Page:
As our European home base is emerging from the clutches of the pandemic (or at least its first wave), we hope that our readers, authors and their loved ones have weathered the storm in good health and high spirits.
We resume our standard format this quarter, but given the doom and gloom of recent months, we try to add a cheerful touch this time, with quite a few stories that strike a light-hearted cord. These are punctuated by three essays, each courting controversy in their own particular way; be it the relationship between faith and science fiction, the dearth of SFF translations from languages other than English, or a timely reflection on pandemics as depicted in the sci-phi canon.
During the spring, we had received a record number of submissions – a welcome development, which we, however, ascribe to the unfortunate circumstances of the global lockdown. Solitude is good for literature, it seems.
The rules of social distancing also meant that the crew availed themselves of the opportunity to spend more time with their families, while doing their day jobs (and reviewing submitted stories) confined to their library armchairs. Co-editor Ádám marvelled time and again at the manner in which the world that to him seemed to be closing in, was at the same time opening up for his little daughter, barely three years old, who is at the age when the mere shadow of a cloud on the balcony is ripe with speculative possibilities.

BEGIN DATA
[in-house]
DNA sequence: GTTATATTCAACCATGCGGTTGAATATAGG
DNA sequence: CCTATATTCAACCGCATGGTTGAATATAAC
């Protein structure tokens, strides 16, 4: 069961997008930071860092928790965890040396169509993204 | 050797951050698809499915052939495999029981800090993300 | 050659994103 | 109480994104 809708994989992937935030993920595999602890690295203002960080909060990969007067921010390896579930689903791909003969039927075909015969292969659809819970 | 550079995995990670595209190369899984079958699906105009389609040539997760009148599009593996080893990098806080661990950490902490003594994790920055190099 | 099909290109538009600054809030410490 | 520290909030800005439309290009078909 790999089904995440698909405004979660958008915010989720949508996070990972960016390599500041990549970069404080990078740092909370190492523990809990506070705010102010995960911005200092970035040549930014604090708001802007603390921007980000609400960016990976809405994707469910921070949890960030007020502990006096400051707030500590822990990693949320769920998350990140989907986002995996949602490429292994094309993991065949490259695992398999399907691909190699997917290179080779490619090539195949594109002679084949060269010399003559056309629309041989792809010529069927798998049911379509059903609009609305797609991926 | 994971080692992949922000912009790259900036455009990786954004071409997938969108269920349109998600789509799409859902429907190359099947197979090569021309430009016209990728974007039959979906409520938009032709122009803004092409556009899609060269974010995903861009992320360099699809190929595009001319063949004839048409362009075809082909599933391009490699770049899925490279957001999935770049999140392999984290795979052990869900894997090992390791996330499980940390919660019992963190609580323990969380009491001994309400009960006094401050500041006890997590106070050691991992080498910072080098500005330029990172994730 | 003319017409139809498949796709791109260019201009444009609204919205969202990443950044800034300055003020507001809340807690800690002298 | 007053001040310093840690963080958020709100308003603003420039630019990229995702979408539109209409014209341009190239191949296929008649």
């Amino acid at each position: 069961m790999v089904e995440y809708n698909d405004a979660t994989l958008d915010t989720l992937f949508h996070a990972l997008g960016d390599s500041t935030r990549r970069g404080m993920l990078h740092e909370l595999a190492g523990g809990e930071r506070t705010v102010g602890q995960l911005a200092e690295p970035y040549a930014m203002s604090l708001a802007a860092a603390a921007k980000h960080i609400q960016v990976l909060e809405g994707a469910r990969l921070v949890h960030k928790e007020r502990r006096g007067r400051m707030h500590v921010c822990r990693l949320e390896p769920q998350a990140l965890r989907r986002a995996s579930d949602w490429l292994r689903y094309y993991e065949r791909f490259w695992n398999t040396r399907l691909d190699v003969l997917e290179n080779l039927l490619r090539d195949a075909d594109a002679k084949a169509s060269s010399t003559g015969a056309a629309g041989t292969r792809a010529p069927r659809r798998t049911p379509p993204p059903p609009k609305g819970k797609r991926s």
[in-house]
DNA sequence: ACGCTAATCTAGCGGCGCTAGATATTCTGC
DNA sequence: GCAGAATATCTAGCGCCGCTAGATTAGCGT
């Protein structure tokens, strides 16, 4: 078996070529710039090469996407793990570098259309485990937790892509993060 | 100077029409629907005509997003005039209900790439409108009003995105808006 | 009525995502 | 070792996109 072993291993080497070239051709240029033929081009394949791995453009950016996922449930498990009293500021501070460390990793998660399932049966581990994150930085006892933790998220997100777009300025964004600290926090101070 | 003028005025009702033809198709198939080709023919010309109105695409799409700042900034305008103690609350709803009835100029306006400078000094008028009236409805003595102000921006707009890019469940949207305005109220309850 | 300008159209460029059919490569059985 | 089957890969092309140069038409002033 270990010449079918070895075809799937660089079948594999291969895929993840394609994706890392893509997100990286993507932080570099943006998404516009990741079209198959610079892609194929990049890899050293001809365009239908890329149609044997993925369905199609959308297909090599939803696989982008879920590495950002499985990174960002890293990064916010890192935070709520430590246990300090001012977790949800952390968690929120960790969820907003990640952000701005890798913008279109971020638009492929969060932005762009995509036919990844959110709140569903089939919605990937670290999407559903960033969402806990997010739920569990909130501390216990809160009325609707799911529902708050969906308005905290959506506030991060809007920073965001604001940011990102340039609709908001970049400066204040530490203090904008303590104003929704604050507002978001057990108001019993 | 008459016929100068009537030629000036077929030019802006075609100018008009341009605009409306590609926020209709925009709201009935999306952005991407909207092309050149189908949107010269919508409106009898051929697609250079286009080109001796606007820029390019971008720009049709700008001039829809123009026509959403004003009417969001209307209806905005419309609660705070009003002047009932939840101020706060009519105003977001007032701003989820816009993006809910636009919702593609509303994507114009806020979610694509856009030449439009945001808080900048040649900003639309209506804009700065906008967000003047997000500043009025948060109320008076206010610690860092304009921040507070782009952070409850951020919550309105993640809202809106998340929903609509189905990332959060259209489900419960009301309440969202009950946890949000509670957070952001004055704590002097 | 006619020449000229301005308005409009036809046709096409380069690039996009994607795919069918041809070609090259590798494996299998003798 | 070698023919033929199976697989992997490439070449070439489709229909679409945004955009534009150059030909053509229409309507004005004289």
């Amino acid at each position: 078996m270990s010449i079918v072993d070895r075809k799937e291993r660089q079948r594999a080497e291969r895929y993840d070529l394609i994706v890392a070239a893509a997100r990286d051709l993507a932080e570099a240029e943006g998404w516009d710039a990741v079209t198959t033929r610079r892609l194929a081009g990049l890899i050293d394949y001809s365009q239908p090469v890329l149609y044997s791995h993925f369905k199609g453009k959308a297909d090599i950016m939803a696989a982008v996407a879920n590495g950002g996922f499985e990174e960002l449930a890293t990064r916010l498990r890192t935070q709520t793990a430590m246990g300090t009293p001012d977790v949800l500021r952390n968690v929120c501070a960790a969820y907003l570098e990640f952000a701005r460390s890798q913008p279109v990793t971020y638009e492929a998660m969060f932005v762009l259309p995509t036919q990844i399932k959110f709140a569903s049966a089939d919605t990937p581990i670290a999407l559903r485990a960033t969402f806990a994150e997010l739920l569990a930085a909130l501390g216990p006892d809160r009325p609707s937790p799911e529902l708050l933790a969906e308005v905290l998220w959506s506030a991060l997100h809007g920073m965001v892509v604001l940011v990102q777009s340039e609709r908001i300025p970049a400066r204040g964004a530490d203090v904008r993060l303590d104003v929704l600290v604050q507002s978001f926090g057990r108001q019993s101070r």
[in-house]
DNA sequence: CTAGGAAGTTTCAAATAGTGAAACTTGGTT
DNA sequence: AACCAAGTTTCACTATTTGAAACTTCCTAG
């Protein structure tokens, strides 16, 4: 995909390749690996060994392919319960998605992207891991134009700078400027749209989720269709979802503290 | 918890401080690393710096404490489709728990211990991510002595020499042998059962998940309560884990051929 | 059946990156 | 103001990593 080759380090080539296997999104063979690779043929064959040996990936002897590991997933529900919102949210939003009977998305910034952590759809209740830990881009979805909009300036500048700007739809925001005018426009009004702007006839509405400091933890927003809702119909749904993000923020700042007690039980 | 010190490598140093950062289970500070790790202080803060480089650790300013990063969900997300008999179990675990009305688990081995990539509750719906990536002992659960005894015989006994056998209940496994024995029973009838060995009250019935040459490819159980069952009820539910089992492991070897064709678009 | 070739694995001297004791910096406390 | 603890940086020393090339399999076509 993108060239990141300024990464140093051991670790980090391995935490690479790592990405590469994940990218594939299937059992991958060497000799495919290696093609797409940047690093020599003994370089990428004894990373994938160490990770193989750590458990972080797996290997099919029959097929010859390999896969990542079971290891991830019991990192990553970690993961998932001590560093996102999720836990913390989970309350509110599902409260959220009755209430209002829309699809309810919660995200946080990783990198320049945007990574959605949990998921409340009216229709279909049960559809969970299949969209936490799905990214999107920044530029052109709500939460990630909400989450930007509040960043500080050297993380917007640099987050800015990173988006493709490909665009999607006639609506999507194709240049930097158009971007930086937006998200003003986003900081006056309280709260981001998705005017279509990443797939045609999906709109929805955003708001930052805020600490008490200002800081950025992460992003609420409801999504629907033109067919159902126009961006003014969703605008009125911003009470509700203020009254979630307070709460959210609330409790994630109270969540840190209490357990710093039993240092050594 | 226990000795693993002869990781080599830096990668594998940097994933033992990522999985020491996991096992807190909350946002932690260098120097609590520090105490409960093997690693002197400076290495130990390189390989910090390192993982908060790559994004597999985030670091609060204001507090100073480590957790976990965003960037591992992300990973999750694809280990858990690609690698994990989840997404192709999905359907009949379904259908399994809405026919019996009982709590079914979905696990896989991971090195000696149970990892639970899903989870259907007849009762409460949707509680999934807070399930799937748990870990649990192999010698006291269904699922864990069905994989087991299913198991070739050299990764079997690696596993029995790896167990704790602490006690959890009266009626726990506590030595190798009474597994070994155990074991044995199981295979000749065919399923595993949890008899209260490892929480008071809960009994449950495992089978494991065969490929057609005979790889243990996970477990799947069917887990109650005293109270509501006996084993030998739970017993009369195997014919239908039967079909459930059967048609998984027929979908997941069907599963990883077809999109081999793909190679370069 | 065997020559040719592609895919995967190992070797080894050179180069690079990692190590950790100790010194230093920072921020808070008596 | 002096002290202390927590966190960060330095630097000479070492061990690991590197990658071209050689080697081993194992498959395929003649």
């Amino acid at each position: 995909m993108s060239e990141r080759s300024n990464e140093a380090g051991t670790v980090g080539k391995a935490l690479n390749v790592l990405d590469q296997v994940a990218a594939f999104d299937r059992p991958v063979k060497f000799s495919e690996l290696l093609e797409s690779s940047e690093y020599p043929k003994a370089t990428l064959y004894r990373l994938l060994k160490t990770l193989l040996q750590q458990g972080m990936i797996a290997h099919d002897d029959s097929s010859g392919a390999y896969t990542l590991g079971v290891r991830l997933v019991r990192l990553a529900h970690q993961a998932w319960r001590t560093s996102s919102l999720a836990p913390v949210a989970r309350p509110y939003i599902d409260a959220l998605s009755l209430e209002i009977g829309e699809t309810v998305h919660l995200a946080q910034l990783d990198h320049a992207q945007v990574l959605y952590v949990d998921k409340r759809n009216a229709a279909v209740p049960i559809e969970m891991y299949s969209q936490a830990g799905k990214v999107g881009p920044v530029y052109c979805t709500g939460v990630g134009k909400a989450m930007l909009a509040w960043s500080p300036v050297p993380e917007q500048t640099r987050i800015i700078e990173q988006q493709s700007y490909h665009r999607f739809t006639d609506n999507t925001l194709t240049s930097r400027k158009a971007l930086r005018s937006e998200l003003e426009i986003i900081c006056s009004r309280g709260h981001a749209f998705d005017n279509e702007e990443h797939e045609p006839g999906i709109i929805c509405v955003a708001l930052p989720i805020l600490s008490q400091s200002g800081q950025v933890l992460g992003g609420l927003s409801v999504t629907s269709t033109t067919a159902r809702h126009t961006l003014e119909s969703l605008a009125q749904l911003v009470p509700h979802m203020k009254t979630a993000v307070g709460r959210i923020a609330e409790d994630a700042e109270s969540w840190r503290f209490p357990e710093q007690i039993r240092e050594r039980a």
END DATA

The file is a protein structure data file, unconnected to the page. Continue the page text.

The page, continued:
In a way, science fiction (and sci-phi in particular) is a genre that at its core sets out to inspire in readers that same inclination towards subliminal wonder, as if seeing a new phenomenon through the eyes of a child. May we never lose our ability to revel in this playfulness of the human mind!
ps: While most of the SPJ crew leads rather old-school, analogue lives, we are following the advice of a couple of kind readers to re-animate the Journal’s Twitter account from its long cryogenic slumber. If you wish to support our authors by sharing (re-tweeting?) their work, you may do so by following @sciphijournal (which we are told is not a hashtag, but an account handle, apparently).